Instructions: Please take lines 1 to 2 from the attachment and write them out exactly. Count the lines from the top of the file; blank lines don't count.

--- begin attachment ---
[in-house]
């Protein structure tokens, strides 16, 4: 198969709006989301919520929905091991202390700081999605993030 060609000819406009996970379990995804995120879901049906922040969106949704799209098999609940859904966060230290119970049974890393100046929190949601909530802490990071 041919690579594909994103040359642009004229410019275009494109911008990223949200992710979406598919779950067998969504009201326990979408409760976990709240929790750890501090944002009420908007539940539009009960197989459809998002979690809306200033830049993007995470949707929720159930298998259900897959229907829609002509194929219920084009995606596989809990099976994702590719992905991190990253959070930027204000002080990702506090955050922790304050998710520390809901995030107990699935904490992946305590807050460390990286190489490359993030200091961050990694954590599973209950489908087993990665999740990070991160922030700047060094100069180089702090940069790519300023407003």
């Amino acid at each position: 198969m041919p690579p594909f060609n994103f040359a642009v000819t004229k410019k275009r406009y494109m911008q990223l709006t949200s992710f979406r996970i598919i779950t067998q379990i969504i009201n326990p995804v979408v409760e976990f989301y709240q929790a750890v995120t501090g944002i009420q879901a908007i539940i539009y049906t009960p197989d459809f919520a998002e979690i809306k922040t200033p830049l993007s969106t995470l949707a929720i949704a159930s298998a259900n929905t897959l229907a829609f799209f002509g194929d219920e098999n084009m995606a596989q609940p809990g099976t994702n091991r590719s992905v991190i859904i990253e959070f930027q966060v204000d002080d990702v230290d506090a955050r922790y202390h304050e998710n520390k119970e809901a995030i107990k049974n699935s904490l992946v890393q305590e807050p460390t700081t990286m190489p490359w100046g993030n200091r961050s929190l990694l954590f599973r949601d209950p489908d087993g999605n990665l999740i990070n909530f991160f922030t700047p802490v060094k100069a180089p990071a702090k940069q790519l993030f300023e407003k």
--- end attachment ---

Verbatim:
[in-house]
């Protein structure tokens, strides 16, 4: 198969709006989301919520929905091991202390700081999605993030 060609000819406009996970379990995804995120879901049906922040969106949704799209098999609940859904966060230290119970049974890393100046929190949601909530802490990071 041919690579594909994103040359642009004229410019275009494109911008990223949200992710979406598919779950067998969504009201326990979408409760976990709240929790750890501090944002009420908007539940539009009960197989459809998002979690809306200033830049993007995470949707929720159930298998259900897959229907829609002509194929219920084009995606596989809990099976994702590719992905991190990253959070930027204000002080990702506090955050922790304050998710520390809901995030107990699935904490992946305590807050460390990286190489490359993030200091961050990694954590599973209950489908087993990665999740990070991160922030700047060094100069180089702090940069790519300023407003």